And so the awards wrap up. Monica Eng, the only other Chicago journalism nominee this year (who totally should have won last year for her series about going to see slaughter), comes by and congratulates us. Julia calls her the Mindy Segal of journalism, in reference to the great Hot Chocolate pastry chef’s perennial also-ran status, but I prefer to think of her as being our Deborah Kerr, eight Oscar nominations, no wins, but always a class act.
Emboldened by the big piece o’ bling hanging around my neck, I decide to go say hi to a couple more of my heroes. Villas is nowhere to be seen, alas, but I do find Jonathan Gold and introduce myself. Looking at my Sky Full of Bacon business card, he says “Oh, I know this blog. I like this blog,” and immediately we go into a discussion of Alinea, where he just ate… and how he wished he’d been off sampling Chicago’s Mexican or Indian food at several points during it. (Let’s just say that he thinks that there’s no injustice in Noma being several rungs above Alinea on the San Pellegrino list.) When I make a witty observation about Alinea from one of my shoots, he says “Oh, I’m so stealing that,” which I can only beam at.
That in turn leads to a discussion of the food scene in Chicago. “Chicago has a great food community, there’s that, what is it, HRM Forum or whatever,” he says. “There’s nothing like that anywhere else.” But the rise of amateur online foodies has made his job harder: “There are so many people who have it in for me now, who’ve drilled so deep into something like Thai food or ramen and they go around saying I don’t know anything.” He just kind of shrugs amusedly at this— after all, he won the M.F.K. Fisher Distinguished Writing award, not just the Distinguished Discovery of Strip-Mall Carnitas award— but of course I know exactly who the Thai food reference is in regards to. “You mean like Erik M.?” He smiles and nods and asks me about him.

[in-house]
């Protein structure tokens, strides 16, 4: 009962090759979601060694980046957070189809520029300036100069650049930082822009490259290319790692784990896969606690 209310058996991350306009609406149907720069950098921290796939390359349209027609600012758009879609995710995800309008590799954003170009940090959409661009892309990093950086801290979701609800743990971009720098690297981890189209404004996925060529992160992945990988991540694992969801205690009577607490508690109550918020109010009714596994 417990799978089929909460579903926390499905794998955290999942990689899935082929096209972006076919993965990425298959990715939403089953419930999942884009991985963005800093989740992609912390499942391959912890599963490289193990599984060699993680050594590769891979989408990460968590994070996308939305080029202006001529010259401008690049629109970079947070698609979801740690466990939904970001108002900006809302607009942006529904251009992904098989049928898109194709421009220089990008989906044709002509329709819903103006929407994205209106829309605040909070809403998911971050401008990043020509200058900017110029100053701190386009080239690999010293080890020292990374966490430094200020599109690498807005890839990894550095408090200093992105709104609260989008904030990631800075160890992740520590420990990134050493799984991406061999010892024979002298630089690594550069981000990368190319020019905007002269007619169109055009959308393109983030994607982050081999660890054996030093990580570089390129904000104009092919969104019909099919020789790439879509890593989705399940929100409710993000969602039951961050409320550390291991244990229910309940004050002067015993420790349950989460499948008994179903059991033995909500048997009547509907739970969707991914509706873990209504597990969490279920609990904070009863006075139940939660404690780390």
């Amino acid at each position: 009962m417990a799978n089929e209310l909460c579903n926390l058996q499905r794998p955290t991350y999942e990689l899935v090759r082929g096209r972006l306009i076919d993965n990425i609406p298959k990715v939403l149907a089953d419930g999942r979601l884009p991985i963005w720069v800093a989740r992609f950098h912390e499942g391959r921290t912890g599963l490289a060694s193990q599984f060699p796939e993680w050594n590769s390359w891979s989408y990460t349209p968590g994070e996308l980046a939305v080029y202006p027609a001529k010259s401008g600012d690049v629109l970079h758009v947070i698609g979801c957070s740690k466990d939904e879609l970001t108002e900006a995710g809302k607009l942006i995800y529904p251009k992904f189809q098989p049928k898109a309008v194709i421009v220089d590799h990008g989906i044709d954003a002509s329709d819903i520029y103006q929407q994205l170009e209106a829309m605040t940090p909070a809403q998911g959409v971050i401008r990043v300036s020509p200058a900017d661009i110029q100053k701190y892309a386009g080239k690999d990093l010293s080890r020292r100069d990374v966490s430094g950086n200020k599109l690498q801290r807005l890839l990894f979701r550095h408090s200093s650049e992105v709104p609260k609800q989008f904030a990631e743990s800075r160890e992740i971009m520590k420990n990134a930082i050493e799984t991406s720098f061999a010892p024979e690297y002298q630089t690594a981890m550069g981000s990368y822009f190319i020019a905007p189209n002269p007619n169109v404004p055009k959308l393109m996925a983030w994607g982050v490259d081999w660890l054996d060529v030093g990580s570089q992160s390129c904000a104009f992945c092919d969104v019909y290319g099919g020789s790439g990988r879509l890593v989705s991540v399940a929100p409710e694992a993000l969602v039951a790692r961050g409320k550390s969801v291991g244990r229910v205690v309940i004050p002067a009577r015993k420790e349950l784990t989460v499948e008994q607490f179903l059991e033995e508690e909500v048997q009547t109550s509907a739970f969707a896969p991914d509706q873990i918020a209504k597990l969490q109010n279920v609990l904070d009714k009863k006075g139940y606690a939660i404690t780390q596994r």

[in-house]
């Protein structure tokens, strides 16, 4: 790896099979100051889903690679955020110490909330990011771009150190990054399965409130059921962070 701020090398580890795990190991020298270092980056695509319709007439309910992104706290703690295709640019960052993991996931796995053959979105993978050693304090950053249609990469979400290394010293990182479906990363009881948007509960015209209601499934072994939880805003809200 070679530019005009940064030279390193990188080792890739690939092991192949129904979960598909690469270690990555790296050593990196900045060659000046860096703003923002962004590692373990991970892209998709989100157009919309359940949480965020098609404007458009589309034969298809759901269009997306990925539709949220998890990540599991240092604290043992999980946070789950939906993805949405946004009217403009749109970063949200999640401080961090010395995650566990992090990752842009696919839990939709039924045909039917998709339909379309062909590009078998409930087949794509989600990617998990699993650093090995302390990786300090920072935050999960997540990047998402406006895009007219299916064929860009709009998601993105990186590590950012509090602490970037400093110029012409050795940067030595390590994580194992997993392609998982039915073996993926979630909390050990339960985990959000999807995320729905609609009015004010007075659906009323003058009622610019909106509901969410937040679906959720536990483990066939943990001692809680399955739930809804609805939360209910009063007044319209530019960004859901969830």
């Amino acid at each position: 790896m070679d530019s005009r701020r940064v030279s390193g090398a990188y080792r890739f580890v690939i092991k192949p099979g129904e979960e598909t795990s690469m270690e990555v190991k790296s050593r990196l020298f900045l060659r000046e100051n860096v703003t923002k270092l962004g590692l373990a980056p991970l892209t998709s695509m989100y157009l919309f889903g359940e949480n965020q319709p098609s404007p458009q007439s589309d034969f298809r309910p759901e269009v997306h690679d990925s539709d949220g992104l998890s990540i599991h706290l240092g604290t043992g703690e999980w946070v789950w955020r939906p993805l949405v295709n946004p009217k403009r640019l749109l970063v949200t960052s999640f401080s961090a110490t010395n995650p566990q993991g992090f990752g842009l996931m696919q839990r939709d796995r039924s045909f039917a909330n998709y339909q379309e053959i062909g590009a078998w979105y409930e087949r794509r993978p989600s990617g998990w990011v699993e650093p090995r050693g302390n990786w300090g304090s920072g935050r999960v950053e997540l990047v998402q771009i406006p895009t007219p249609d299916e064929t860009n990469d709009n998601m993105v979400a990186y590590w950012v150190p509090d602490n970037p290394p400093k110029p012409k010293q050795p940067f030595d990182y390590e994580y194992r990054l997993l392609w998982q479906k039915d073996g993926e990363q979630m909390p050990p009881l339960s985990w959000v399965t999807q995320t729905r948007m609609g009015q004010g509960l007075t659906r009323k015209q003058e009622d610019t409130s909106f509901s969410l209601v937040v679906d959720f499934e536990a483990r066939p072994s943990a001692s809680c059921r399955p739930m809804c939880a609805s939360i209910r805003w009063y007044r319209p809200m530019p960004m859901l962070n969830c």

As we’re talking Andrew Zimmern comes over and congratulates me very graciously; he goes home 0-for-2 tonight (though he won last year). And that’s sort of the perfect moment that encapsulates this great journey from early days posting at Chowhound and then helping start LTHForum to this night— Andrew Zimmern congratulating me while I talk with Jonathan Gold about Erik M.
Thanks to the Reader for this great opportunity which I hope did them proud, thanks to Julia, my partner in chef-torment, and thanks to you, dear readers, some of whom I’ve known online or in person since those very first days to now.